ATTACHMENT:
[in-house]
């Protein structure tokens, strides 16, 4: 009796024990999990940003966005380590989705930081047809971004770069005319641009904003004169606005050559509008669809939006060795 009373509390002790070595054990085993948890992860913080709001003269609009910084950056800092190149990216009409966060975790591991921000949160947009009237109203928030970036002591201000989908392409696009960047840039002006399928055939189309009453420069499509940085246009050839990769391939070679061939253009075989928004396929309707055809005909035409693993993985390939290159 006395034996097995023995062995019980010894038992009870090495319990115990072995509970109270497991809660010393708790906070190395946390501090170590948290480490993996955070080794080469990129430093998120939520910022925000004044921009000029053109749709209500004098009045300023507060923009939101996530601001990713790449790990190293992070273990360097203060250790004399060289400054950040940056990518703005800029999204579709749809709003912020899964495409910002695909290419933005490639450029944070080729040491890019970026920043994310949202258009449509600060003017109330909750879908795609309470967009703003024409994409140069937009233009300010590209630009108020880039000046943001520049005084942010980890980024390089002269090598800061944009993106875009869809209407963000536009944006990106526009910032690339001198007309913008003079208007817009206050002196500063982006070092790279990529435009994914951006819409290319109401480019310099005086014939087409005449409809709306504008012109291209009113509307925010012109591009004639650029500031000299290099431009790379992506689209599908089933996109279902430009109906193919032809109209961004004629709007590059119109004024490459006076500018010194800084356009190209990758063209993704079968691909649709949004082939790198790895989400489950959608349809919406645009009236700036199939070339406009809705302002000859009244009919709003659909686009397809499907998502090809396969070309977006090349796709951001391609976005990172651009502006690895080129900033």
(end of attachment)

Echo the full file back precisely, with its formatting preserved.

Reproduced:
[in-house]
């Protein structure tokens, strides 16, 4: 009796024990999990940003966005380590989705930081047809971004770069005319641009904003004169606005050559509008669809939006060795 009373509390002790070595054990085993948890992860913080709001003269609009910084950056800092190149990216009409966060975790591991921000949160947009009237109203928030970036002591201000989908392409696009960047840039002006399928055939189309009453420069499509940085246009050839990769391939070679061939253009075989928004396929309707055809005909035409693993993985390939290159 006395034996097995023995062995019980010894038992009870090495319990115990072995509970109270497991809660010393708790906070190395946390501090170590948290480490993996955070080794080469990129430093998120939520910022925000004044921009000029053109749709209500004098009045300023507060923009939101996530601001990713790449790990190293992070273990360097203060250790004399060289400054950040940056990518703005800029999204579709749809709003912020899964495409910002695909290419933005490639450029944070080729040491890019970026920043994310949202258009449509600060003017109330909750879908795609309470967009703003024409994409140069937009233009300010590209630009108020880039000046943001520049005084942010980890980024390089002269090598800061944009993106875009869809209407963000536009944006990106526009910032690339001198007309913008003079208007817009206050002196500063982006070092790279990529435009994914951006819409290319109401480019310099005086014939087409005449409809709306504008012109291209009113509307925010012109591009004639650029500031000299290099431009790379992506689209599908089933996109279902430009109906193919032809109209961004004629709007590059119109004024490459006076500018010194800084356009190209990758063209993704079968691909649709949004082939790198790895989400489950959608349809919406645009009236700036199939070339406009809705302002000859009244009919709003659909686009397809499907998502090809396969070309977006090349796709951001391609976005990172651009502006690895080129900033």